Then breaking out in the bitterness of my soul, I said to my soul with a grievous sigh, How can God comfort such a wretch? I had no sooner said it but this returned upon me as an echo doth answer a voice, “This sin is not unto death” At which I was as if I had been raised out of the grave, and cried out again, Lord, how couldst thou find out such a word as this? for I was filled with admiration at the fitness and at the unexpectedness of the sentence—the fitness of the word, the rightness of the timing of it; the power and sweetness and light and glory that came with it also were marvellous to me to find. I was now for the time out of doubt as to that about which I was so much in doubt before: my fears before were that my sin was not pardonable, and so that I had no right to pray, to repent, etc.; or that if I did, it would be of no advantage or profit to me. But now, thought I, if this sin is not unto death, then it is pardonable; therefore from this I have encouragement to come to God by Christ for mercy—to consider the promise of forgiveness as that which stands with open arms to receive me as well as others. This therefore was a great easement to my mind, to wit, that my sin was pardonable—that it was not the sin unto death. 1 John 5: 16, 17. None but those that know what my trouble was by their own experience, can tell what relief came to my soul by this consideration; it was a release to me from my former bonds, and a shelter from my former storms. I seemed now to stand upon the same ground with other sinners, and to have as good right to the word and prayer as any of them.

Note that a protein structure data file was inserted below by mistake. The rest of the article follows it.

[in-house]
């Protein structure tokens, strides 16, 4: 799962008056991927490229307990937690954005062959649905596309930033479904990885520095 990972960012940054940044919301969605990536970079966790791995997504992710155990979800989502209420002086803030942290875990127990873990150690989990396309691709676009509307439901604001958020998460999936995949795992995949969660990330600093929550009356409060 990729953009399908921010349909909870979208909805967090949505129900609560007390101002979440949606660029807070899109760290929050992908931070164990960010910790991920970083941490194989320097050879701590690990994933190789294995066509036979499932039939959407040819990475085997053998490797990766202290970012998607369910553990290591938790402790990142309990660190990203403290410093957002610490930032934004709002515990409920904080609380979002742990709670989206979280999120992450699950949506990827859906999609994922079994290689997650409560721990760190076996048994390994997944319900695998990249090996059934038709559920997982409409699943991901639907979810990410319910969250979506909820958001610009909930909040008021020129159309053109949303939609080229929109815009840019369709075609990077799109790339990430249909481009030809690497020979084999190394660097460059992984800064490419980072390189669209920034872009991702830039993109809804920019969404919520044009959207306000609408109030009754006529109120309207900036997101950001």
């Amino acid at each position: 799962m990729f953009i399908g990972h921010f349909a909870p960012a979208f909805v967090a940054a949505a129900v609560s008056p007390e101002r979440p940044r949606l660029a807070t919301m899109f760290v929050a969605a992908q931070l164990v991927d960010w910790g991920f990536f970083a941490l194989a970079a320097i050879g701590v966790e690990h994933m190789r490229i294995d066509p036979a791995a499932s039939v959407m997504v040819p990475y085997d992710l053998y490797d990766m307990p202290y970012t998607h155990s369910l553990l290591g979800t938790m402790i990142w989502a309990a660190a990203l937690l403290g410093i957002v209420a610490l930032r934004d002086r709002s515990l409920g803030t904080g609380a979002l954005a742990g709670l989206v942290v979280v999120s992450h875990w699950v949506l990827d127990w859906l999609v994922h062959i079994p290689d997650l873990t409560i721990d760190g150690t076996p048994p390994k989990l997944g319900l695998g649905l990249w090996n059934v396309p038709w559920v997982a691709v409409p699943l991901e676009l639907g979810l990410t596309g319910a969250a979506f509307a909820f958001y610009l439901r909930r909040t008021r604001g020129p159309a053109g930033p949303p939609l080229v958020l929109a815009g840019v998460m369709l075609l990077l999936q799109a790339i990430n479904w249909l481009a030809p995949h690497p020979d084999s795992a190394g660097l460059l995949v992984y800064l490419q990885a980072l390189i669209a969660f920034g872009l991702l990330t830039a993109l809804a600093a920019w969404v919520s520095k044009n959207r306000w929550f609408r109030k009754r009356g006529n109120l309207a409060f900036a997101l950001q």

Now, I say, I was in hopes that my sin was not unpardonable, but that there might be hope for me to obtain forgiveness. But Oh, how Satan did now lay about him for to bring me down again. But he could by no means do it, neither this day nor the most part of the next, for that sentence, “This sin is not unto death,” stood like a millpost at my back; yet towards the evening of the next day I felt this word begin to leave me, and to withdraw its support from me ; and so I returned to my old fears again, but with a great deal of grudging and peevishness, for I feared the sorrow of despair; nor could my faith long retain this word. But the next day at evening, being under many fears, I went to seek the Lord, and as I prayed I cried, and my soul cried to him in these words with strong cries: “0 Lord, I beseech thee show me that thou hast loved me with an everlasting love.” I had no sooner said it than with sweetness this returned upon me as an echo or sounding again: “I have loved thee with an everlasting love.” Jer. 31 :3. Now I went to bed in quiet; also, when awakened the next morning, it was fresh upon my soul, and I believed it. But yet the tempter left me not, for it could not be so little as a hundred times that he that day did labor to break my peace. Oh the combats and conflicts that I did then meet with. As I strove to hold by this word, that of Esau would fly in my face like lightning. I would be sometimes up and down twenty times in an hour; yet God did bear me out and keep my heart upon this word, from which I had also, for several days together, very much sweetness and comfortable hopes of pardon; for thus it was made unto me: “I loved thee while thou wast committing this sin. I loved thee before, I love thee still, and I will love thee for ever.”